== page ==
So the court was – rather oddly, to be sure – announcing only a temporary waiver of students’ right not to be discriminated against on the basis of skin color and what country their ancestors came from. Since a third of the time allowed for in Justice O’Connor’s projection has passed, it makes sense for the court to revisit the matter.
Studies provide ample evidence that universities are not weaning themselves away from this discrimination. To the contrary: A study last fall of the University of Wisconsin by the Center for Equal Opportunity found the most pronounced undergraduate admissions discrimination the center had ever seen. Recent studies show that law school discrimination at UW and elsewhere is severe, too. Studies of medical school admissions have reached the same conclusion.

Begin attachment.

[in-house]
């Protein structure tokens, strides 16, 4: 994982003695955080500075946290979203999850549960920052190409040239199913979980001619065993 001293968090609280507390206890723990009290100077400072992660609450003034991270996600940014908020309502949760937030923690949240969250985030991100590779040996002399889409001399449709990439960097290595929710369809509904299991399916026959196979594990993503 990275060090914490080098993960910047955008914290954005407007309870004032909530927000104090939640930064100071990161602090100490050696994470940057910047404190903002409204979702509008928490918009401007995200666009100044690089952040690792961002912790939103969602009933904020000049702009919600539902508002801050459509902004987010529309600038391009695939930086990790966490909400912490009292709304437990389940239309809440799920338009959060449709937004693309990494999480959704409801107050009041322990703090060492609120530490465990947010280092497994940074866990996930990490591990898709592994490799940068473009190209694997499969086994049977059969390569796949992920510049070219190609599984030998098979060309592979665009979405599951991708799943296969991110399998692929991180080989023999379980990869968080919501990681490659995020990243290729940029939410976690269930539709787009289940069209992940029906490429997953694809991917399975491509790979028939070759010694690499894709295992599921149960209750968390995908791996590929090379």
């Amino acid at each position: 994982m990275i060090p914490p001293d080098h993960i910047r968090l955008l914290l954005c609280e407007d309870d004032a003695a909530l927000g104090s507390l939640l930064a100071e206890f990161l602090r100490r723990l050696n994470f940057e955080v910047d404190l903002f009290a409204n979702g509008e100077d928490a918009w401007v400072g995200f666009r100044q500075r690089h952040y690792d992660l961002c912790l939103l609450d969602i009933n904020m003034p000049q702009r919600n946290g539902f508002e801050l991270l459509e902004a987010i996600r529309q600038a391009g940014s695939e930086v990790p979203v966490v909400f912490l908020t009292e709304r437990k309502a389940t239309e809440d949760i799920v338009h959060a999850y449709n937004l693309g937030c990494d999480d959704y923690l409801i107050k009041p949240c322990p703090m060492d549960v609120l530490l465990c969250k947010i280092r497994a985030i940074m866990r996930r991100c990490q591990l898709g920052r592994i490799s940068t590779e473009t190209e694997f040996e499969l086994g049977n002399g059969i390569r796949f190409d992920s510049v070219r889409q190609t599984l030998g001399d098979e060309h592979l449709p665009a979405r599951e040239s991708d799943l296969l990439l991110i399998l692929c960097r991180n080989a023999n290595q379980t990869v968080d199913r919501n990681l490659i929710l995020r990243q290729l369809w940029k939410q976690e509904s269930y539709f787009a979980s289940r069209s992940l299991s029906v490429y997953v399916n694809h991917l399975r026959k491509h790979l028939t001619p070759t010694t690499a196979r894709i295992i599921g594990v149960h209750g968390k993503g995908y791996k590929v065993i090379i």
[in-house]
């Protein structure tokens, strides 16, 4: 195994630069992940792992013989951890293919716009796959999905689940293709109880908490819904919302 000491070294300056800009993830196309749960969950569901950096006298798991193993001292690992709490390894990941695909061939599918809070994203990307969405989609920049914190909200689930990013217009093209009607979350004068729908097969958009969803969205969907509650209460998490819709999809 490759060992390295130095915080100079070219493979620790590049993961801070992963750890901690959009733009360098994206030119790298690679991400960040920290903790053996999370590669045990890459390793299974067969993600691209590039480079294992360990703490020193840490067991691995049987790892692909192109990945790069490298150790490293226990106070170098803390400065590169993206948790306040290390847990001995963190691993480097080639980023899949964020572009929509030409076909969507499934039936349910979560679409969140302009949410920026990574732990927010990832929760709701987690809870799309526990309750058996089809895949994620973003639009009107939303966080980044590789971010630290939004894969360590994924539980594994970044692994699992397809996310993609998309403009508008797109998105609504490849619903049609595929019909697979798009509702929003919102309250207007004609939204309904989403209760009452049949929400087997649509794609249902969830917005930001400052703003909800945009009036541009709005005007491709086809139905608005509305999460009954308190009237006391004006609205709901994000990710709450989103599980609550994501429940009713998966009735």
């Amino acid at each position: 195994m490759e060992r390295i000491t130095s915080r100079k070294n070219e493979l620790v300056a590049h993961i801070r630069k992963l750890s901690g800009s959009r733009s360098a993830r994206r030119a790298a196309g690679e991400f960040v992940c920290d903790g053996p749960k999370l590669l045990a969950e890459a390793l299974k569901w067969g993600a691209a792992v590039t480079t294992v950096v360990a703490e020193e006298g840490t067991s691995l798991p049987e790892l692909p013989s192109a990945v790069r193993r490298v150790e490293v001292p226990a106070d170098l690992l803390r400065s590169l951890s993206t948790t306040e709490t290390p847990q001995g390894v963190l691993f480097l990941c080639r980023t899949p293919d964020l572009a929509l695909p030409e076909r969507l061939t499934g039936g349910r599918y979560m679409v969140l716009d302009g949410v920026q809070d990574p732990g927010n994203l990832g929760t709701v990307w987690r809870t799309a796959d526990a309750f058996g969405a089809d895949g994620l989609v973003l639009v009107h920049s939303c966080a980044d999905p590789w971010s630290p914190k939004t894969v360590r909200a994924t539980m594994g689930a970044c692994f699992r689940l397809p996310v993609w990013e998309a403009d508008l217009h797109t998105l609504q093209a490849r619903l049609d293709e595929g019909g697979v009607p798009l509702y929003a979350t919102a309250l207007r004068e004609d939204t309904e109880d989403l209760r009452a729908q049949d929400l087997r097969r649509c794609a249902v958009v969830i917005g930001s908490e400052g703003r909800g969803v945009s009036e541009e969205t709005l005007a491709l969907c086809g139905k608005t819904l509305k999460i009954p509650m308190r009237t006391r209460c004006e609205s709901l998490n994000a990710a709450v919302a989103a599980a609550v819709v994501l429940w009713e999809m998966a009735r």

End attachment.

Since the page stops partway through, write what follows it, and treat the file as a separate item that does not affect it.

At one time, affirmative action was designed to benefit African Americans recently subjected to Jim Crow, over whites who had been the segregated system’s beneficiaries. But now, more and more, it is Asians (our fastest growing ethnic group) who are discriminated against in favor of Latinos (our largest minority). At the University of Texas, for instance, in 2009, admitted Asians had an average SAT score 197 points higher than the average score for admitted Hispanics.